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*Starred Review* Manjiro is 14 when a freak storm washes him and his four fishing companions onto a tiny island far from their Japanese homeland. Shortly before starving, they are rescued by an American whaling ship. But it's 1841 and distrust is rampant: the Japanese consider the whalers barbarians, while the whalers think of the Japanese as godless cannibals. Captain William Whitfield is different—childless, he forges a bond with the boy, and when it comes time for Manjiro to choose between staying with his countrymen or going to America as Whitfield's son, he picks the path of adventure. It's a classic fish-out-of-water story (although this fish goes into the water repeatedly), and it's precisely this classic structure that gives the novel the sturdy bones of a timeless tale. Bracketed by gritty seafaring episodes—salty and bloody enough to assure us that Preus has done her research—the book's heart is its middle section, in which Manjiro, allegedly the first Japanese to set foot in America, deals with the prejudice and promise of a new world. By Japanese tradition, Manjiro was destined to be no more than a humble fisherman, but when his 10-year saga ends, he has become so much more. Wonderful back matter helps flesh out this fictionalised version of the same story told in Rhoda Blumberg's Shipwrecked! The True Adventures of a Japanese Boy (2001). Grades 7-11. --Daniel Kraus --This text refers to an out of print or unavailable edition of this title.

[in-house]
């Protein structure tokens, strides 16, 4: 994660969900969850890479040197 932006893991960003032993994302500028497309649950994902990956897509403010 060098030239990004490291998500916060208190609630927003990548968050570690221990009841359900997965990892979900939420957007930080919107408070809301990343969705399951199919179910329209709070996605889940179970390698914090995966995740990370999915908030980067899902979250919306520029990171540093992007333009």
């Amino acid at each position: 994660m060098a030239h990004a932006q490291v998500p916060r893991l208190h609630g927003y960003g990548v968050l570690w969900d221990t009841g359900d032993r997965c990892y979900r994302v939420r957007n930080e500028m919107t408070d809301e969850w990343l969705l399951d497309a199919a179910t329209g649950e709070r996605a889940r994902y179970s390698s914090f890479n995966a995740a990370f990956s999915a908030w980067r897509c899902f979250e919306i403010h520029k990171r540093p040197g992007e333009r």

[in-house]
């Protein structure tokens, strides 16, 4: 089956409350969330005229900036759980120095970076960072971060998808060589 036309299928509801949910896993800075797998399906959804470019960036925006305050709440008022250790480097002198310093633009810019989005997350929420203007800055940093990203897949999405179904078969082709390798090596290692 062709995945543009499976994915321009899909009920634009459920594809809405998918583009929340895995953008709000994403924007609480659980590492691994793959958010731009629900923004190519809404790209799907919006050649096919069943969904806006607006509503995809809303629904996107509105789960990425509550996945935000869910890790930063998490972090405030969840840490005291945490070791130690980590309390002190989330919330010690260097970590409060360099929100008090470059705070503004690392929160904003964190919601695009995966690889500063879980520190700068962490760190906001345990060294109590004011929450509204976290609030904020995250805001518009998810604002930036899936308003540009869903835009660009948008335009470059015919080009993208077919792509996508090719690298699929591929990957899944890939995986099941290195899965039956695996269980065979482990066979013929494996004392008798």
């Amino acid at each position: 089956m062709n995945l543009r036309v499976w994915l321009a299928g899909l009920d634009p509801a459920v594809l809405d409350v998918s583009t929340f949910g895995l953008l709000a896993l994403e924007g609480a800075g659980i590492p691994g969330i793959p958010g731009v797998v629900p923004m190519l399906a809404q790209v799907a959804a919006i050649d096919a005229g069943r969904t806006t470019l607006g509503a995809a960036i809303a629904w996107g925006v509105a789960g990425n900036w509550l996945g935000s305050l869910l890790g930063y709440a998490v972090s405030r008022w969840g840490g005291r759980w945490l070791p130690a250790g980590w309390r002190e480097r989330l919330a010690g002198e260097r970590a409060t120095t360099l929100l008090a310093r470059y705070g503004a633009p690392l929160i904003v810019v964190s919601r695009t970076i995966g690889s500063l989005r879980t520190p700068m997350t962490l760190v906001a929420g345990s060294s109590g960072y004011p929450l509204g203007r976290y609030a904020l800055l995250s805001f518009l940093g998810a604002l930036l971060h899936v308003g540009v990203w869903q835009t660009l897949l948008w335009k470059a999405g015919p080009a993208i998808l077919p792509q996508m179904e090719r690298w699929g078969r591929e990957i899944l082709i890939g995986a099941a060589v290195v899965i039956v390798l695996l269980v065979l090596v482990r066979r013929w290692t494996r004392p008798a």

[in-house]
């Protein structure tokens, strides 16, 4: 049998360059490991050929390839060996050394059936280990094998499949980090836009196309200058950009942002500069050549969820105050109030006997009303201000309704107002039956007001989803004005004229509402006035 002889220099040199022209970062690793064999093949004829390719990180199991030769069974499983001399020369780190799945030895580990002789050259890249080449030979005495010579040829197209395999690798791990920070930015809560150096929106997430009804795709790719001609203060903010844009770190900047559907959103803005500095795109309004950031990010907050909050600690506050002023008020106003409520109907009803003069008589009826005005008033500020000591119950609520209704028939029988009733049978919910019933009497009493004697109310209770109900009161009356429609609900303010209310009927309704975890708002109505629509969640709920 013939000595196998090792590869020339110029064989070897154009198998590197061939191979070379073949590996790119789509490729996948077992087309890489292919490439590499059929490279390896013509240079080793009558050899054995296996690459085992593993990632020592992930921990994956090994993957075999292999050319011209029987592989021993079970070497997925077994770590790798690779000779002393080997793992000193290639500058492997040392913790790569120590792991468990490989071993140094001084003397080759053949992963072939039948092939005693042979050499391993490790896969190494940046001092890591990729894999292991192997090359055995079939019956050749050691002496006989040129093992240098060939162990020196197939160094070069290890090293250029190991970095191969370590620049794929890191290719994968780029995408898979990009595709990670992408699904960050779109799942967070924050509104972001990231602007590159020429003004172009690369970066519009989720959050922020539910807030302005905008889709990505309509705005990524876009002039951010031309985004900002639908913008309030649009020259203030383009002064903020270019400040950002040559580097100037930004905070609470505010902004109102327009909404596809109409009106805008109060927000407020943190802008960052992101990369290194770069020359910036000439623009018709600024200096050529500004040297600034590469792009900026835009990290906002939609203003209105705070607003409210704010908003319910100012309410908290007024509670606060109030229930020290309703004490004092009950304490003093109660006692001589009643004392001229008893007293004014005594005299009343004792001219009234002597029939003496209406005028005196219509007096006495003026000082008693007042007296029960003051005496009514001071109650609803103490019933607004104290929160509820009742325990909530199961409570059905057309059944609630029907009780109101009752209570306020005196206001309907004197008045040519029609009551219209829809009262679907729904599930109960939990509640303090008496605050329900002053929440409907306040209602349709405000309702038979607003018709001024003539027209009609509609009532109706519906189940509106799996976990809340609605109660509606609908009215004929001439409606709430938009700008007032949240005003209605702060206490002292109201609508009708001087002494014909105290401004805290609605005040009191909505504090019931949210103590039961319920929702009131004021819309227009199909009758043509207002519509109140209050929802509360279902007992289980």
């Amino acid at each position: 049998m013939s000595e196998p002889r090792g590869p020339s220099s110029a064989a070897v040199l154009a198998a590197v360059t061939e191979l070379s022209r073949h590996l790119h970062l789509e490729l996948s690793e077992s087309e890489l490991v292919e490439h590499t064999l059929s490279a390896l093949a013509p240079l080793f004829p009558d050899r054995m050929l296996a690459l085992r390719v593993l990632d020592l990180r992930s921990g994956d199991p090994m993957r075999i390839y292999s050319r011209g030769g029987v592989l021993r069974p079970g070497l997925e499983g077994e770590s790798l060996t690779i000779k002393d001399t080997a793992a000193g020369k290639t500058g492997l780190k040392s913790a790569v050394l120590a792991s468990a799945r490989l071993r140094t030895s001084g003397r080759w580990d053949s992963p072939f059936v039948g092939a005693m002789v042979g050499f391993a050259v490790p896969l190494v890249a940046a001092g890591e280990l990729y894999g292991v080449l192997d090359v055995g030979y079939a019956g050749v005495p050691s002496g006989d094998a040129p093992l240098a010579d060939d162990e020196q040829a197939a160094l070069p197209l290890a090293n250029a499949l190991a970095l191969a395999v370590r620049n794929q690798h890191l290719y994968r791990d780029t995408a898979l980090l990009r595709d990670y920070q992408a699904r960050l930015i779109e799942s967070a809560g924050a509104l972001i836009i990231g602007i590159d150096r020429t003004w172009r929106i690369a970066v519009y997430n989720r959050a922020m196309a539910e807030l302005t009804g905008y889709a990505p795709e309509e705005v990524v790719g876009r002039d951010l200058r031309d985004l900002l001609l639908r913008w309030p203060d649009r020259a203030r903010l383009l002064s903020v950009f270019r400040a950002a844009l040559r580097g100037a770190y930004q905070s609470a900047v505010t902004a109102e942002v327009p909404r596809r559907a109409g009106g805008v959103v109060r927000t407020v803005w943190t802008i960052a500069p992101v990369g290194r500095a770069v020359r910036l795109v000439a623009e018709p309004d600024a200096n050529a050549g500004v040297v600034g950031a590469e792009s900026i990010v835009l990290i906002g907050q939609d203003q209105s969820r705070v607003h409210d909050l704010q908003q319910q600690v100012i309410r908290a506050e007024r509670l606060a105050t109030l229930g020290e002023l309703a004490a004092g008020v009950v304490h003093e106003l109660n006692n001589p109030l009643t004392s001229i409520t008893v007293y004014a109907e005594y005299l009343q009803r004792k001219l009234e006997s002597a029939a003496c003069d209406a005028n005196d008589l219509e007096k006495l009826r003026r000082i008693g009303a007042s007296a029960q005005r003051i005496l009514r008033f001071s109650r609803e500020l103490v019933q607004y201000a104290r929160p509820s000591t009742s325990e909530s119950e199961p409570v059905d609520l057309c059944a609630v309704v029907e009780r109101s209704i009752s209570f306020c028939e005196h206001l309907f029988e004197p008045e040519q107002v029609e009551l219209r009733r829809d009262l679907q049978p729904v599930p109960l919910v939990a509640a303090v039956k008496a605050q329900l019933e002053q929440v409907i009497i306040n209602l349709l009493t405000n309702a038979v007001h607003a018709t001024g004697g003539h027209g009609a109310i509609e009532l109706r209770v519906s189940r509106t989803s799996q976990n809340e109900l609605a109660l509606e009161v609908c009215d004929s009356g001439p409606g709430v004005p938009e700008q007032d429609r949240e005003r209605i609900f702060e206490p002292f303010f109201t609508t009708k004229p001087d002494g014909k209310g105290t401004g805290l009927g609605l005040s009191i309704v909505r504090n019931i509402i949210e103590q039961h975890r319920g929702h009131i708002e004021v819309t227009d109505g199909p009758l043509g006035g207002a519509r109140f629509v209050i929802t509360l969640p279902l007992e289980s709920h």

Margi Preus is the author of The Peace Bell and two forthcoming books for young people as well as co-author of The Legend of the Ladyslipper and A Book of Grace. She also writes and co-writes plays, sketches, adaptations, comic operas and theatrical titbits for a variety of children's and adult theatre companies.